Chickens are kind of geniuses at regulating their own body temperature. Their temperatures can go from 105 F to 109 F depending on what they need any given day. When it’s cold out they instinctively eat more which, through digestion, raises their temperature. They shiver, huddle and most importantly fluff out their feathers when they’re cold.
Fluffing their feathers is the most effective thing a chicken can do to keep itself warm. They puff up all their feathers and down to create a big duvet of insulation around them.
She wasn’t terribly cold, but you can see Mabel’s feathers fluffed up a bit as she gets ready to hunker down for bed tonight. You can especially see it in the feathers on her head.
Putting a sweater on them stops them from being able to do that. So no matter how cold they are or how hard they try, they can’t puff their feathers out which are restricted by the stupid sweater.
Chickens also produce more moisture through their skin when they’re trying to raise their body temperature. If you add a sweater to that chicken, the moisture gets stuck between the sweater and the chicken and yet again, makes the chicken colder.
As far as battery chickens, which seems to be where this rage started, they have no need for sweaters either. Battery chickens are the ones that come from battery cages and have often lost their feathers.
They’re miserable, sad, little creatures that sometimes have their feathers plucked out by themselves and other birds. This results in a naked little chicken. Once they’re adopted into a hen rescue, the owner of the naked chicken wants to give this little abused hen the absolute best life they possibly can from now on. So they shove the already indignant hen into a knit sweater.
Which the chicken hates.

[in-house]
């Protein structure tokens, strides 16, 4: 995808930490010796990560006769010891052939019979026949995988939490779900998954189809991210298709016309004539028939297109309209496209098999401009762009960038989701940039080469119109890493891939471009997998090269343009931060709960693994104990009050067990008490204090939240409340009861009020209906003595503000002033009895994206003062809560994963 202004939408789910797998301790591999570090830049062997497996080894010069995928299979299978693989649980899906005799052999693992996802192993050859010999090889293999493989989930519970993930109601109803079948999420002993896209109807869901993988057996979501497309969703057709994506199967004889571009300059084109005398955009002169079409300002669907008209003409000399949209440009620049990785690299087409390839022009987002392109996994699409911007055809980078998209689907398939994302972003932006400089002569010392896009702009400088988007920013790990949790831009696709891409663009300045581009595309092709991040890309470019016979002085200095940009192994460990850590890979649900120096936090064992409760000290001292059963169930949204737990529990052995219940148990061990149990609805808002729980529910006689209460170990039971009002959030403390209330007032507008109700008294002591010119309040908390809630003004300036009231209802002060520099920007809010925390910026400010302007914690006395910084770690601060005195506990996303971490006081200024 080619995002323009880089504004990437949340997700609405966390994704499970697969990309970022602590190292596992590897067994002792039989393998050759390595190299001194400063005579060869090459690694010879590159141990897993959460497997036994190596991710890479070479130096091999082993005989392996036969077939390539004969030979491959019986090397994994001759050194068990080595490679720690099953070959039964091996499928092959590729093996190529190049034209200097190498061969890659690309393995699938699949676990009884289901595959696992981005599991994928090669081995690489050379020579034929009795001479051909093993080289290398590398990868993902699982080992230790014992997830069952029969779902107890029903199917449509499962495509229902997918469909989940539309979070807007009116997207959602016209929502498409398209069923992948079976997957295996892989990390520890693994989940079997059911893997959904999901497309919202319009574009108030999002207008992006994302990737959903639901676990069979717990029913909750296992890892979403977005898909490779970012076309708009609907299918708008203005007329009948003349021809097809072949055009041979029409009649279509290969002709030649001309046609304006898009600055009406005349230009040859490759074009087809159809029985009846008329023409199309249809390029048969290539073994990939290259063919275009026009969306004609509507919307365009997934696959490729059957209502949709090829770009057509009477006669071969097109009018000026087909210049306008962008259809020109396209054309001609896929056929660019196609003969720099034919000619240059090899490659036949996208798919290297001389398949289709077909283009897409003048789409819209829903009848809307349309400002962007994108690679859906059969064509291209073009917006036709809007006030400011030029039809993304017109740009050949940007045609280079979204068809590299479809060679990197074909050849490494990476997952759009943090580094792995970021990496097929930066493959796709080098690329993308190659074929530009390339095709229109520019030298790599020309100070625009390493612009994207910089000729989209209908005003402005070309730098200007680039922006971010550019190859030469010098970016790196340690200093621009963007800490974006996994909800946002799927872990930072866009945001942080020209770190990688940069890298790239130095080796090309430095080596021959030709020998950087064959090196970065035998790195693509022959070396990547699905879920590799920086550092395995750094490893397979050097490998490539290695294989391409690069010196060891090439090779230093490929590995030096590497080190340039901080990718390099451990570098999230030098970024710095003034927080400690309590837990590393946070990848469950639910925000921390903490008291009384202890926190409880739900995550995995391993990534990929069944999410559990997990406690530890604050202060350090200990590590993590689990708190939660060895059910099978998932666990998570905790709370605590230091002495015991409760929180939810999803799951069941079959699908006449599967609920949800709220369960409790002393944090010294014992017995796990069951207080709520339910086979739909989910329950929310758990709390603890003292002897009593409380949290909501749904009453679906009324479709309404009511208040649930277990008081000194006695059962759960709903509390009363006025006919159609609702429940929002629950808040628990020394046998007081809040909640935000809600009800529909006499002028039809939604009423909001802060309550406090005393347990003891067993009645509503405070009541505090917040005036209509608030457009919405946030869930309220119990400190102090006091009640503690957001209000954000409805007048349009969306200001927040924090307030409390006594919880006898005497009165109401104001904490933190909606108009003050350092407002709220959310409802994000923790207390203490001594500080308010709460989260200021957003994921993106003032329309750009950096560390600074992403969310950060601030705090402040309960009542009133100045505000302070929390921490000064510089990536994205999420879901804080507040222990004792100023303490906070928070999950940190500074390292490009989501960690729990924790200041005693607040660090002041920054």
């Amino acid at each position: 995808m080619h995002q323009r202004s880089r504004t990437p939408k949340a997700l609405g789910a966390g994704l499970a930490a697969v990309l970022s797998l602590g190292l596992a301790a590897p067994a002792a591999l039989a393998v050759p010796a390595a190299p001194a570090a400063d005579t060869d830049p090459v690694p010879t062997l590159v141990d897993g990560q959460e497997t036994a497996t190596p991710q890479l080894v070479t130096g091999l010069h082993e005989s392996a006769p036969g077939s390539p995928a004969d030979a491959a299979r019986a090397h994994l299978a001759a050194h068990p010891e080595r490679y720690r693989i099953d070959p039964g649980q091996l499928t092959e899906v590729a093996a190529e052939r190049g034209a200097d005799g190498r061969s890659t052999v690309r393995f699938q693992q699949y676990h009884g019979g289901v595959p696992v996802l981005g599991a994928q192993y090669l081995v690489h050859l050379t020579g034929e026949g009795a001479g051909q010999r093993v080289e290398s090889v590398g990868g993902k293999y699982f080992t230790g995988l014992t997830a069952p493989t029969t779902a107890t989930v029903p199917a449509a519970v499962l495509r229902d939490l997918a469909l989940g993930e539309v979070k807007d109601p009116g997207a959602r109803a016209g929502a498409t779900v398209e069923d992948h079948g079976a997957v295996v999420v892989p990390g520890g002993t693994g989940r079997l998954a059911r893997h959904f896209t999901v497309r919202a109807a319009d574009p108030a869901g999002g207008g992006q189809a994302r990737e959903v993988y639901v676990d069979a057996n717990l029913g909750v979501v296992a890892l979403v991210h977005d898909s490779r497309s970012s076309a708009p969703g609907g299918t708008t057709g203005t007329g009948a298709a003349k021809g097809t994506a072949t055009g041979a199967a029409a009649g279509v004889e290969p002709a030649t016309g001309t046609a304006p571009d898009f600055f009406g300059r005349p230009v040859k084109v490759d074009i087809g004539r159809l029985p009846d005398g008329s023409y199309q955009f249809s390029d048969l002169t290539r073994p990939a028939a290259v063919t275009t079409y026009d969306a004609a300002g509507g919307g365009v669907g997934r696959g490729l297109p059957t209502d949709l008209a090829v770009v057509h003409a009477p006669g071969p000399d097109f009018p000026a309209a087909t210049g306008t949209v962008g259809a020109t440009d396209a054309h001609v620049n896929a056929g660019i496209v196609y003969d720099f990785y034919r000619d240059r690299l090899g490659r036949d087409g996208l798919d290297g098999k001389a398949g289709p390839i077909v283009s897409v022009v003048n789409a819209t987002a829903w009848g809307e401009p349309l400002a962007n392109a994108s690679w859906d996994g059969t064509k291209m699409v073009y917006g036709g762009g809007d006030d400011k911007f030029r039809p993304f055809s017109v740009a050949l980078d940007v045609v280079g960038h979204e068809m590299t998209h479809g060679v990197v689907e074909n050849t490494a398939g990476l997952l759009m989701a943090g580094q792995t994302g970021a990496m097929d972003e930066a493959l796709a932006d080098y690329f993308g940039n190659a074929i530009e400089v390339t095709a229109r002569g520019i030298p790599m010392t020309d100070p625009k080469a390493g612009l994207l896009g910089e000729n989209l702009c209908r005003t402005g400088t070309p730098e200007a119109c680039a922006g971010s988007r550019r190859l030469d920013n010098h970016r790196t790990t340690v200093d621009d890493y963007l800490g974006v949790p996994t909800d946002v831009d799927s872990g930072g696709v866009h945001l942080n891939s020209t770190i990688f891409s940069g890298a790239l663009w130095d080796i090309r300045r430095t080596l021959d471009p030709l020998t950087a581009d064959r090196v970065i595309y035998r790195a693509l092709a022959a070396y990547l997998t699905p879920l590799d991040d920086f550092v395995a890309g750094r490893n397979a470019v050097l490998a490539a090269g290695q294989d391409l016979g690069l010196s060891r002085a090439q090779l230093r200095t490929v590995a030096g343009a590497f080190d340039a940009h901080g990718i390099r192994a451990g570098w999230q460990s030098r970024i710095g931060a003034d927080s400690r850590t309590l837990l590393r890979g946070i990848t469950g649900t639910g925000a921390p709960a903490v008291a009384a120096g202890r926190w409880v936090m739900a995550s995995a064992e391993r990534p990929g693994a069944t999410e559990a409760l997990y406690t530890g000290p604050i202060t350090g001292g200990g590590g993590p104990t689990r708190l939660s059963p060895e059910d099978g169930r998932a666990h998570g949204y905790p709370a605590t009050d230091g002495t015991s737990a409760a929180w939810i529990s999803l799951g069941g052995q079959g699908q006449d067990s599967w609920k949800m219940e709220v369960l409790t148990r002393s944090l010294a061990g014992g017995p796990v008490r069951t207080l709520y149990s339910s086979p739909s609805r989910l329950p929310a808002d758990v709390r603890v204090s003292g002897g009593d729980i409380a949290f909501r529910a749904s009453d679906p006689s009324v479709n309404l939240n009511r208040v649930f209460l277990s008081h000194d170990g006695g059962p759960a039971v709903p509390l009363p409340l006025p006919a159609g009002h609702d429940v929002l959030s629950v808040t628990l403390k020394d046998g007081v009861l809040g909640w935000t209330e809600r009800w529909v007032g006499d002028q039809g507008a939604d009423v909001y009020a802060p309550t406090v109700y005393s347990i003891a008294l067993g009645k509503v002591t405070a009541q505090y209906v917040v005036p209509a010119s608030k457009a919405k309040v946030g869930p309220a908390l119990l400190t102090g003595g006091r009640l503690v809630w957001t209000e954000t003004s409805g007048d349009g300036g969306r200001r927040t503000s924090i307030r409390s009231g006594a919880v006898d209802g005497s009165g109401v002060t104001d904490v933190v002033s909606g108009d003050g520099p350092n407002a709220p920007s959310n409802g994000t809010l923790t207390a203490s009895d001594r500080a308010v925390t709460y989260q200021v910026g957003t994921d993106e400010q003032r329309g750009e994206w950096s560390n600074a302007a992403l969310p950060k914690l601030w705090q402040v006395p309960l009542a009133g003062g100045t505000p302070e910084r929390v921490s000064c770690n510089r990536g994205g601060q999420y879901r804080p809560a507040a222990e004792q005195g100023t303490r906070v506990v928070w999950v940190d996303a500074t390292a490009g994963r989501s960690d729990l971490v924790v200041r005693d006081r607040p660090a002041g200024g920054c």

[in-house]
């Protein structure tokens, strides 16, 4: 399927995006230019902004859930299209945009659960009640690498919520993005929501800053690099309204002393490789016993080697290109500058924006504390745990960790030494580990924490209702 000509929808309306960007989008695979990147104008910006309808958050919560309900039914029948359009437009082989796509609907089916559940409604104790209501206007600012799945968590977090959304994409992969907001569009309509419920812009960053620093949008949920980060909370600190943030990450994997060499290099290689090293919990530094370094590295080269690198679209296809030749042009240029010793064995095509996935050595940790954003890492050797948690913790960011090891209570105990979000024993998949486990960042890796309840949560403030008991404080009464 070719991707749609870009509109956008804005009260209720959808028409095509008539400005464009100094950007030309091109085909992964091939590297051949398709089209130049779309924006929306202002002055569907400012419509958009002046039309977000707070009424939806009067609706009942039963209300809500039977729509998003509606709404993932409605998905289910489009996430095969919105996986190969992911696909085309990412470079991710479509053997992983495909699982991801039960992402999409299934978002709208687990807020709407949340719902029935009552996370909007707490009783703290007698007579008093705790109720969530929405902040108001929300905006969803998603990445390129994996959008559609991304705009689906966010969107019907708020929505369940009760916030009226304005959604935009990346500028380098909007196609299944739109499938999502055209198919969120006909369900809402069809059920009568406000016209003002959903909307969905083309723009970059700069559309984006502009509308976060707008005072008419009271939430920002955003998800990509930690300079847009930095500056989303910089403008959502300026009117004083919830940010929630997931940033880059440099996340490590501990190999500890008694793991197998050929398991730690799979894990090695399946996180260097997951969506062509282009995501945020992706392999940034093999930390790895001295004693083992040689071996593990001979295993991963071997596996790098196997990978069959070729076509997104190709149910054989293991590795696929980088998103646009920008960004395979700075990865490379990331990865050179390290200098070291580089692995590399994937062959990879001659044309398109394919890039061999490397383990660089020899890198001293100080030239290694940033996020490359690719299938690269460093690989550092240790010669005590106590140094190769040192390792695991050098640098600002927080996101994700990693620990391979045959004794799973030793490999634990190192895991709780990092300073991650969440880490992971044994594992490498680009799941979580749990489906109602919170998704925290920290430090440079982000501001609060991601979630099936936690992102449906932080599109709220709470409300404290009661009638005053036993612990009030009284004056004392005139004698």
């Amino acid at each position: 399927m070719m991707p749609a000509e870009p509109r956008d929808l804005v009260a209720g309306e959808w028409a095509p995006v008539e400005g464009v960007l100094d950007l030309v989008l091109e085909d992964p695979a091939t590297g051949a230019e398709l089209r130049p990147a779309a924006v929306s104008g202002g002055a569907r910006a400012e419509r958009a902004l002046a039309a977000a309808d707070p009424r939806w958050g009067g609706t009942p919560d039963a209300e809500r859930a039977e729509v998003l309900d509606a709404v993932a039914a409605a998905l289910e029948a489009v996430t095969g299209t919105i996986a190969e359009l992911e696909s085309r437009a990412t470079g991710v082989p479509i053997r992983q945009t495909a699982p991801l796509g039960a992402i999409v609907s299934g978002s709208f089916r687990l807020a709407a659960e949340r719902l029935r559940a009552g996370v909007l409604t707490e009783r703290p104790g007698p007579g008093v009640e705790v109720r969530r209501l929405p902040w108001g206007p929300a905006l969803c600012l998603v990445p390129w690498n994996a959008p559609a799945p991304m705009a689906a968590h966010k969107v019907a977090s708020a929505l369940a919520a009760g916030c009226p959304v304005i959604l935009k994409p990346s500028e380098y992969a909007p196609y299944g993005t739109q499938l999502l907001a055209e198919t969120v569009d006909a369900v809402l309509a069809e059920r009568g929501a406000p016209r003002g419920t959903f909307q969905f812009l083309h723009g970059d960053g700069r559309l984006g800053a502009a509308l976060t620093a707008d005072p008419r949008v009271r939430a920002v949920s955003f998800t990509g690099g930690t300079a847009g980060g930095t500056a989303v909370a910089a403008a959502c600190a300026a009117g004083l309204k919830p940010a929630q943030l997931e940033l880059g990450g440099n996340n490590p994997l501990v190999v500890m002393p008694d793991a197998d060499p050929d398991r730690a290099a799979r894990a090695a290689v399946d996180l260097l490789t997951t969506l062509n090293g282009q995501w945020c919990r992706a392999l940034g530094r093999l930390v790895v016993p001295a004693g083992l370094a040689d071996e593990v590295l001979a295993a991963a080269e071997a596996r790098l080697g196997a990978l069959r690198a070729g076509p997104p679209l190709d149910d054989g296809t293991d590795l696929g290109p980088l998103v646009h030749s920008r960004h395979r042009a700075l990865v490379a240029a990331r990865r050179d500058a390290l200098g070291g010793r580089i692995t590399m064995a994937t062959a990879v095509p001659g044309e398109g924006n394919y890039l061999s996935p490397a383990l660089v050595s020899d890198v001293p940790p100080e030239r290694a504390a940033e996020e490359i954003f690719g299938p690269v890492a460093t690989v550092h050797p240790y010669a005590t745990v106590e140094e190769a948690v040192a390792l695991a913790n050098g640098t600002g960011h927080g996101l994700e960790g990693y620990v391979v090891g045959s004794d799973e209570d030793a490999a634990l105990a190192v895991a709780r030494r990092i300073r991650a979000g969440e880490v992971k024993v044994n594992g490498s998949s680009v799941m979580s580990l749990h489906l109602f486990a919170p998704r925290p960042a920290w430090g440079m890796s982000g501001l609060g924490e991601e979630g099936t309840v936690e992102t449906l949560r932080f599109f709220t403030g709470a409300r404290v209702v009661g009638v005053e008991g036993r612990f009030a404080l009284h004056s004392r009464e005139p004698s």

Once a chicken loses its feathers due to a moult or trauma it will almost immediately start feathering out again, which can be a painful process.
- Having a knit or even hand crocheted sweater on it during this time will only irritate and hurt the chicken’s little pin feathers. If you happen to come across a completely bald chicken in the middle of a winter snow storm you’d be better off bringing it into a mudroom or something similar. Nowhere that’s actually hot, just less cold than the winter storm.
- Chickens also have a surprisingly difficult time taking their sweaters off when they want to have a bath.
- Even in the winter chickens keep themselves clean from mites and other pests with dust baths. If you provide them with a dust bath in their coop they’ll use that, if not, they’ll scratch and burrow into their bedding. They can’t effectively do either of those things while wearing a turtleneck.
Neither could you.
And THAT is why chickens don’t need a sweater.
If you want to keep your chickens warm in winter read my guide on How to Winterize a Chicken Coop.
If you want to read about why I’m one of the few people NOT looking for Instant Pot recipes on Pinterest, read this.
If you’re still not convinced that you shouldn’t put your chicken in a sweater do me a favour – get a notepad, go outside and start tallying how many frozen blocks of sparrows you see dropping from the sky. And how many of them out and about are wearing an argyle jumper.